Part loading and unloading can be accomplished via different methods — dial table, robot, linear transfer. The system shown in Figure 3 uses robots to pick up the parts and to hold them in place under the scanning system. During processing, the laser beam focus is adjusted up and down by moving the focusing mirror (focal length: 1.5 m), while the X-Y positioning is achieved by deflecting the now-converging beam with a mirror on a kinematic mount that allows deflection of up to 30° in both directions.

Figure 4.
Specialized fixturing holds the workpiece for laser remote welding with a 6-kW CO2 laser.

Figure 4 shows the workpiece held in place by the robot, while a long-exposure photograph allows visualization of the laser beam path along the weld seams. An important aspect of remote laser welding is that the welding shielding gas must be supplied through the part fixturing. Clearly visible in this picture are the gas supply hoses running past the clamping mechanism with the yellow knobs. This is a departure from highly flexible no-tooling laser processing solutions, as it necessitates dedicated fixtures for remote laser welding. However, this is a price the industry is willing to pay for the increased productivity provided by a remote laser welding system.

Figure 5.
The internal optics of this remote-welding station allow the beam power to be delivered anywhere within the work envelope.

Figure 5 shows a schematic of the normally enclosed beam path. The laser beam exits the 6-kW CO2 laser parallel to a linear-motion axis. Two separate optical assemblies can move parallel to the linear-motion axis:

1. A beam-expander and focus-mirror assembly.

2. A single-mirror scanner assembly.

The beam-expander and focus-mirror assembly consists of three mirrors: a parabolic focus mirror and two that form a beam-expanding telescope. The parabolic focus mirror is crucial for consistent process results. Although a lens could potentially achieve the same focal length and spot diameter as a parabolic mirror, transmissive optics experience major thermally induced focal shift when the 10.6-μm laser power changes. It is typically not possible to compensate for such focal shift, which also depends greatly on the age of the optics and on the degree of contamination.

The parabolic mirror solution has another advantage: It allows for gathering the process light through a center hole for plasma diagnostics.

After passing through the beam expander and focus mirror assembly, the convergent beam hits a single-mirror scanner that deflects the beam in the X- and Y-directions. At the beginning of an operation, the single-mirror scanner assembly moves to a predetermined position over one of the workstations. (Figure 3 shows a system with two stations, but up to four stations are possible.) It can stay fixed, while the parabolic focus mirror adjusts to provide very fast Z-axis motion of the laser beam focus. When angular motion of the single-mirror scanner is added to the focal-length adjustment, the system can address any position within the work envelope.

The second approach to remote laser welding is a system that — unlike the variable-focus one discussed above — relies on coarse and fine position adjustments. The coarse adjustment is performed by the robot arm, and the fine adjustment is achieved with the programmable focus optics.

The system shown in Figure 6 uses a 4-kW thin-disk laser, but powers up to 8 kW will soon be commercially available. A beam switch inside the laser housing can switch the laser output among several workstations, and the beam is delivered to the stations via an optical fiber.

Figure 6.
A laser network enables time-sharing in a remote welding application.

Although reflective optics were necessitated by the 10.6-μm radiation of the CO2 laser in the previous example, transmissive optics are well suited for the 1.06-μm radiation from the thin-disk laser because the absorption of the radiation in the quartz optics is many orders of magnitude lower. Therefore, there is no thermally induced focal shift, and it is even possible to use beamsplitters to enable plasma diagnostics.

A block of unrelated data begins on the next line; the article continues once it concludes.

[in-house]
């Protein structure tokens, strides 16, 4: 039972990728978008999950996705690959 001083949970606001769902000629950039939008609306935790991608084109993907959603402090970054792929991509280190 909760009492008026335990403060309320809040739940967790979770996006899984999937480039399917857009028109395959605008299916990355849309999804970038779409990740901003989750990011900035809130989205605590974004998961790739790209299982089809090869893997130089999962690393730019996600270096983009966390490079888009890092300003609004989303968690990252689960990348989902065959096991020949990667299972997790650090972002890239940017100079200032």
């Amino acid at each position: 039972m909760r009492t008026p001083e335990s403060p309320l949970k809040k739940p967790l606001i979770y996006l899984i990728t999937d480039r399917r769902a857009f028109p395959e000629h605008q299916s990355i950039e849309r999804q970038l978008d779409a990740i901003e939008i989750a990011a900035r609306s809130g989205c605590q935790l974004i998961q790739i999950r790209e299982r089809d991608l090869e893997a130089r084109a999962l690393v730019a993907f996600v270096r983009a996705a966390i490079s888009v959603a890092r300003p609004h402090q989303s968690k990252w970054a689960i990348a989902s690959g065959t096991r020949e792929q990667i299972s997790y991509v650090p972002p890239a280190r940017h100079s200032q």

The coarse movement of the robot arm must be synchronized with the fine movement of the programmable focus optics. The position-feedback loop of a robot is usually updated at 500 Hz, which is far too slow for accurate synchronization between the robot motion and the motion of the scanner in the programmable focus optics.

Therefore, a robot-based remote laser welding system typically includes an enhanced robot/scanner control that allows better path accuracies and also enables the concurrent movement of the robot and the scanner, which is crucial to efficient production. The system would be far less efficient if the two motions had to take place sequentially.

The beam switches that are integrated into modern solid-state lasers — such as in the networked stations shown in Figure 6 — permit two major improvements over single-laser workstations:

1. The beam of one laser can be time-shared between different stations.

2. In the case of scheduled maintenance, a second laser can provide redundancy for the laser that is out of commission.

This switching capability has been a huge part of the success of the solid-state lasers in automotive welding.

Looking to the future

Modern remote laser welding systems enable new welding applications because of drastically improved productivity and speed. In recent years, stationary systems based on CO2 lasers and robot-controlled systems using solid-state lasers have been introduced into the industrial marketplace. They provide excellent performance and flexibility, while providing the possibility of online quality control through optical process monitor capability. Remote laser welding is the latest in a series of successful industrial laser solutions that have revolutionized sheet metal processing over the past 30 years.

In the future, this technology will lay the groundwork for further innovations in cutting and welding.

Meet the authors

Klaus Krastel is an R&D engineer for application development Laser and Systems at Trumpf Laser und Systemtechnik GmbH in Ditzingen, Germany, and is responsible for CO2-remote welding; e-mail:

David Havrilla is the YAG product manager at Trumpf Inc. in Plymouth, Mich.; e-mail:

Holger Schlueter is general manager and vice president of Trumpf Photonics in Cranbury, N.J.; e-mail:

Photonics Spectra
Sep 2006
Featuresindustrialindustrial laser systemsthree-dimensional applicationswelding